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A sheltering tree
January 4, 2016
Pastor Matt Miklasz, Elim Mission Church, Cokato

In the Bible, Ecclesiastes 4:9-12 says, “Two are better than one because they have a good return for their work. For if either falls the one will lift up his companion. But woe to the one who falls when there is not another to lift him up.

“Furthermore, if two lie down together they keep warm, but how can one be warm alone? And if one can overpower him who is alone, two can resist him. A cord of three strands is not quickly torn apart.”

The book of Ecclesiastes is basically a man’s journal; that man is Solomon. What strikes me is Solomon experienced unparalleled fame, success, status and influence; God blessed him with immeasurable wealth and he experienced the pleasures of the world. Yet he lived a lonely life.

His journal reflects regrets of a man but also wisdom in that he realized the value of friendship. As he states, “Woe to the one who falls when there is not another to lift him up.” Solomon is such a man. We read nowhere of any friendships, but we do read he fell and no one was there to lift him up.

We all need friends. Friendship is a great gift from God. Poet Samuel Taylor Coleridge once described friendship as a “sheltering tree.” What a beautiful description. A sheltering tree provides relief from heat and rest in a refreshing atmosphere.

I have a couple friendships that have provided me a sheltering tree over the years. My friends John and Jordan especially come to mind. These two men have been a constant support, faithful counselors, and joy-filled companions as we journey through life.

I am excited to be building new friendships here in Cokato and Dassel.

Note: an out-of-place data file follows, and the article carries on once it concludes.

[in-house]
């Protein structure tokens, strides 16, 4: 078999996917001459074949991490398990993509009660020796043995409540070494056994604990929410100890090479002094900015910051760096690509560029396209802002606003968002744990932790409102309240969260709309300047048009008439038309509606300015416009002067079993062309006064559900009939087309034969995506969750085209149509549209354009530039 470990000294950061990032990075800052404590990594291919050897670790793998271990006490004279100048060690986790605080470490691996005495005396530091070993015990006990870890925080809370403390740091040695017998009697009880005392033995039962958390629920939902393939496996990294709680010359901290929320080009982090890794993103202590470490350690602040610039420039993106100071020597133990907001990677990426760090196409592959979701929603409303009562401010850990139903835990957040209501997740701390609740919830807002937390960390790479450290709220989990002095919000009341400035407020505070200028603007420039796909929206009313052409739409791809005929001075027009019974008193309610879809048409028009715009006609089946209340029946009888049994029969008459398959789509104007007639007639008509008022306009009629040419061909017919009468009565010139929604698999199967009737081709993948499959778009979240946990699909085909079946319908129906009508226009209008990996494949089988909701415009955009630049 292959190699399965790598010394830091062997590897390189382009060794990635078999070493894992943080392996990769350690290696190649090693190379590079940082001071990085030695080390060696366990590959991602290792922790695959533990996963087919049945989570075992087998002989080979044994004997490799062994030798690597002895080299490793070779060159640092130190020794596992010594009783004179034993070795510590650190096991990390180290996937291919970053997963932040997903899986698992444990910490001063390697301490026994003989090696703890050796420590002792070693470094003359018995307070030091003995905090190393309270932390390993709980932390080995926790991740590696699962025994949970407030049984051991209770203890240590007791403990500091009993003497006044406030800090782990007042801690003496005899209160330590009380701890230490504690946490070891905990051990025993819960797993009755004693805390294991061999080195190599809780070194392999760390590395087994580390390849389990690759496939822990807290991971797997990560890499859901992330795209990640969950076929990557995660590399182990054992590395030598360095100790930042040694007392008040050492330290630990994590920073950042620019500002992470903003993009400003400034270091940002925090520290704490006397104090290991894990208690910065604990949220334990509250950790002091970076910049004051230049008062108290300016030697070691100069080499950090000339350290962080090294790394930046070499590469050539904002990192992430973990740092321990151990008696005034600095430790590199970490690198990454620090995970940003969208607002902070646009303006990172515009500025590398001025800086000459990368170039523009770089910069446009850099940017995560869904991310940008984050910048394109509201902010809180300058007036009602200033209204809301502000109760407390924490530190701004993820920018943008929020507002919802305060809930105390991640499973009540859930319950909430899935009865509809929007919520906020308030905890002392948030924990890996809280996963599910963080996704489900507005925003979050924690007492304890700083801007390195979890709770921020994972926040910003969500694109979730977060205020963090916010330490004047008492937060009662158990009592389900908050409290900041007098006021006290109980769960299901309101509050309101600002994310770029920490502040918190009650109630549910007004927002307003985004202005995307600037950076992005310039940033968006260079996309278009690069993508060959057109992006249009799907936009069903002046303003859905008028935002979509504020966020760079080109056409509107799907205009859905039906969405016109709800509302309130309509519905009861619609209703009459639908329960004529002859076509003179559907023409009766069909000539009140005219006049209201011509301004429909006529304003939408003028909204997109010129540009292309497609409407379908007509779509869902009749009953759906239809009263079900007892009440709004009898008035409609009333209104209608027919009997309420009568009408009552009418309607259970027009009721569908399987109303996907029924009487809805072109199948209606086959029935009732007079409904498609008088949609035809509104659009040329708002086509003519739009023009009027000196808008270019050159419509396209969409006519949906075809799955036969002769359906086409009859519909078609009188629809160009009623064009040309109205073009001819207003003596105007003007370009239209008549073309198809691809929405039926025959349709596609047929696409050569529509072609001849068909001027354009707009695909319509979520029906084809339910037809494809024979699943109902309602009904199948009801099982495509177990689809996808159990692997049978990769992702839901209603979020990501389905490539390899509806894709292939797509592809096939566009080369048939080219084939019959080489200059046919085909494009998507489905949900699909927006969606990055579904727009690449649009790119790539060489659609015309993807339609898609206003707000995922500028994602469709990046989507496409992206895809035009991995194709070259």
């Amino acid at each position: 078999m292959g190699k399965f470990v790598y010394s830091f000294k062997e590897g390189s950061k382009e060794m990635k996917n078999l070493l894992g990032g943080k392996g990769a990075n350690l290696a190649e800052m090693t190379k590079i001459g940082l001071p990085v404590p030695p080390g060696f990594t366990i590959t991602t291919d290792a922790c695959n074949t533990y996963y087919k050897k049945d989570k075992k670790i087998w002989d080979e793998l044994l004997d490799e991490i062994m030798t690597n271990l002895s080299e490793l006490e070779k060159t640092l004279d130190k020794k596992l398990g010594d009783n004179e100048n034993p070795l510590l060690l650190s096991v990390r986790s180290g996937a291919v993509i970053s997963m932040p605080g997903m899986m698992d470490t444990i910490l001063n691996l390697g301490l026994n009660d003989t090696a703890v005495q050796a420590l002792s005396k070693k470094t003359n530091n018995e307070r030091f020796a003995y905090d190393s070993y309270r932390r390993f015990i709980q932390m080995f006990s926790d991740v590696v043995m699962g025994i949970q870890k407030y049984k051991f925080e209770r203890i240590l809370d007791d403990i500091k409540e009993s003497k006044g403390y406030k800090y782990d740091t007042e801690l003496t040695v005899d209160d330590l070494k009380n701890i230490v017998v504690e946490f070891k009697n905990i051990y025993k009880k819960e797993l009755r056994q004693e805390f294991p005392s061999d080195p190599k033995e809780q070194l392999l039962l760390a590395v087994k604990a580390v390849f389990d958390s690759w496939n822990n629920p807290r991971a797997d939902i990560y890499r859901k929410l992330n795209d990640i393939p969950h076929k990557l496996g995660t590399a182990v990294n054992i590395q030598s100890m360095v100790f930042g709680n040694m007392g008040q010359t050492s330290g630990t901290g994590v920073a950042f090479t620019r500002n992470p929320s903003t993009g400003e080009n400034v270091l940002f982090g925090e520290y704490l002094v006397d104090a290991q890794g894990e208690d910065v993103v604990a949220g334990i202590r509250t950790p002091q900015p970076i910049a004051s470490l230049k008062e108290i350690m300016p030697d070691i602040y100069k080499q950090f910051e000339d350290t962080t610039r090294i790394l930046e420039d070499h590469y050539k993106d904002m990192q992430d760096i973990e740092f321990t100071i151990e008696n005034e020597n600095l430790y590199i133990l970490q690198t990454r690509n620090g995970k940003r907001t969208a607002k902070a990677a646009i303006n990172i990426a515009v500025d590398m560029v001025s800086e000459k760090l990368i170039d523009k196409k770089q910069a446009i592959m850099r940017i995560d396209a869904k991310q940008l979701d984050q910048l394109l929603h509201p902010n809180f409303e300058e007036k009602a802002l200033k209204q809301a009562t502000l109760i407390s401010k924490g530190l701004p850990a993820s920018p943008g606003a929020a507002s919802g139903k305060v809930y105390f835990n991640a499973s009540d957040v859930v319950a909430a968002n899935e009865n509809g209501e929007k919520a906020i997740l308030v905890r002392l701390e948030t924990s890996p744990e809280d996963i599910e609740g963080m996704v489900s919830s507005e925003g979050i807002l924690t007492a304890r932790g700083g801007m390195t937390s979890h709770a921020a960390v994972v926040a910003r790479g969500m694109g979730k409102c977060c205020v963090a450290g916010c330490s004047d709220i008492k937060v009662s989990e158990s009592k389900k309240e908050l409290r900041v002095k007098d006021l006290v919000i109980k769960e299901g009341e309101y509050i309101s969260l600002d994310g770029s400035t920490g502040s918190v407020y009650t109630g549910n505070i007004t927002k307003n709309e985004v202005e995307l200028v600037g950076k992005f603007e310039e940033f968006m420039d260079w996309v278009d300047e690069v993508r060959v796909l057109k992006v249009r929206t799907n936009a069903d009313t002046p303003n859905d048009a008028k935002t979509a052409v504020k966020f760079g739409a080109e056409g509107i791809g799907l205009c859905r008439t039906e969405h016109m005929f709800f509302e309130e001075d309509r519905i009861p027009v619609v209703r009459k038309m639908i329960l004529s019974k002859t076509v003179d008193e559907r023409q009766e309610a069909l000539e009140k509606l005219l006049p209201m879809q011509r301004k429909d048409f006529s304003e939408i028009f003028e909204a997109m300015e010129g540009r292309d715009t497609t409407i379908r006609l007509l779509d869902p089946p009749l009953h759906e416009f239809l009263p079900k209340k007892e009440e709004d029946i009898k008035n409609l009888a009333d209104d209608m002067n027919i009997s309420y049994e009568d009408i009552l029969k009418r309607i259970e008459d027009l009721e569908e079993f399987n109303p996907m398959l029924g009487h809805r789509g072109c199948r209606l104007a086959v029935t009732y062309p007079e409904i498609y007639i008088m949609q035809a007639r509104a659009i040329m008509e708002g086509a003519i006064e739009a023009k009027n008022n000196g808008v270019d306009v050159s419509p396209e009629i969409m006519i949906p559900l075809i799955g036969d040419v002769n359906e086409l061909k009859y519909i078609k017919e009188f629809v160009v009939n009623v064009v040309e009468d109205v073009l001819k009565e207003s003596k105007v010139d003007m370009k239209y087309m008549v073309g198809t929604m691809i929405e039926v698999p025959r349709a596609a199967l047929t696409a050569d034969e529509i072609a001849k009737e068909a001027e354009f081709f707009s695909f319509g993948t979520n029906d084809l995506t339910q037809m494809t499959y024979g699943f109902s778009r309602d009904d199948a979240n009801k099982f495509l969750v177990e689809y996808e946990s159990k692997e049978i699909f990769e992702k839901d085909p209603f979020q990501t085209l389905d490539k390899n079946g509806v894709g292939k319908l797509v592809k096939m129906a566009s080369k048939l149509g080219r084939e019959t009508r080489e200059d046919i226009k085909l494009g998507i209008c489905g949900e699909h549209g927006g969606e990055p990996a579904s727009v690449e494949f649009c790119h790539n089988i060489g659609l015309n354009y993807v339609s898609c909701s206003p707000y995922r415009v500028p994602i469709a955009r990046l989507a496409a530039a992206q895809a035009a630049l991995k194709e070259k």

I have observed over time those with no close friends have none because they have not invested in relationships. Friendships are not automatic, they must be cultivated.

It is true, friends come in varying degrees. Some are casual friends; but a smaller number become close, intimate friends. Those who are sheltering trees who bring refreshment, relief, and joy into our lives and we, too, them. Those with no close, intimate friends are most often the loneliest people in the world.

Do you have close friends? Friendships that you pour love and encouragement into? If not, I strongly encourage you to begin to invest in relationships. Begin to build trust and the freedom to be you. It might take risk to open your life to another, but it is a risk well worth it.

Why not make one of your goals in 2016 to build into your friendships? Show appreciation to those sheltering trees God has brought into your life.

“Two are better than one.” So enjoy and maintain the gift given to you – the gift of friendship.


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